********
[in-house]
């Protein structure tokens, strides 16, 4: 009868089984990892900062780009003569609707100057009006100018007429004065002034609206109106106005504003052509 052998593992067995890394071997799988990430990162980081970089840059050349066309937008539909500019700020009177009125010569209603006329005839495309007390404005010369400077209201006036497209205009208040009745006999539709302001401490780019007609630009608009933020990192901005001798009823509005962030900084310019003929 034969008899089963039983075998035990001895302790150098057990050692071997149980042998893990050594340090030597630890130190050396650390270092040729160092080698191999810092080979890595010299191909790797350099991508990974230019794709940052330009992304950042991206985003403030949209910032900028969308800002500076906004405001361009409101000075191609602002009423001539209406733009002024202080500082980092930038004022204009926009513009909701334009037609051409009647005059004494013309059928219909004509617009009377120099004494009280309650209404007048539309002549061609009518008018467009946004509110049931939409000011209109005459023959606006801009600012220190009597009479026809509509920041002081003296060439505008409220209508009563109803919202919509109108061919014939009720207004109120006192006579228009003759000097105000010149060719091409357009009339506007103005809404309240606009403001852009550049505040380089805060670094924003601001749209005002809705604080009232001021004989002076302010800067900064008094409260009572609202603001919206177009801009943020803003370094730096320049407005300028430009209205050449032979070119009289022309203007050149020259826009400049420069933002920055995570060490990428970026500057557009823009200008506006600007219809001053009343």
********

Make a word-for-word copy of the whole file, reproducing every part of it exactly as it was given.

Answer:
[in-house]
């Protein structure tokens, strides 16, 4: 009868089984990892900062780009003569609707100057009006100018007429004065002034609206109106106005504003052509 052998593992067995890394071997799988990430990162980081970089840059050349066309937008539909500019700020009177009125010569209603006329005839495309007390404005010369400077209201006036497209205009208040009745006999539709302001401490780019007609630009608009933020990192901005001798009823509005962030900084310019003929 034969008899089963039983075998035990001895302790150098057990050692071997149980042998893990050594340090030597630890130190050396650390270092040729160092080698191999810092080979890595010299191909790797350099991508990974230019794709940052330009992304950042991206985003403030949209910032900028969308800002500076906004405001361009409101000075191609602002009423001539209406733009002024202080500082980092930038004022204009926009513009909701334009037609051409009647005059004494013309059928219909004509617009009377120099004494009280309650209404007048539309002549061609009518008018467009946004509110049931939409000011209109005459023959606006801009600012220190009597009479026809509509920041002081003296060439505008409220209508009563109803919202919509109108061919014939009720207004109120006192006579228009003759000097105000010149060719091409357009009339506007103005809404309240606009403001852009550049505040380089805060670094924003601001749209005002809705604080009232001021004989002076302010800067900064008094409260009572609202603001919206177009801009943020803003370094730096320049407005300028430009209205050449032979070119009289022309203007050149020259826009400049420069933002920055995570060490990428970026500057557009823009200008506006600007219809001053009343």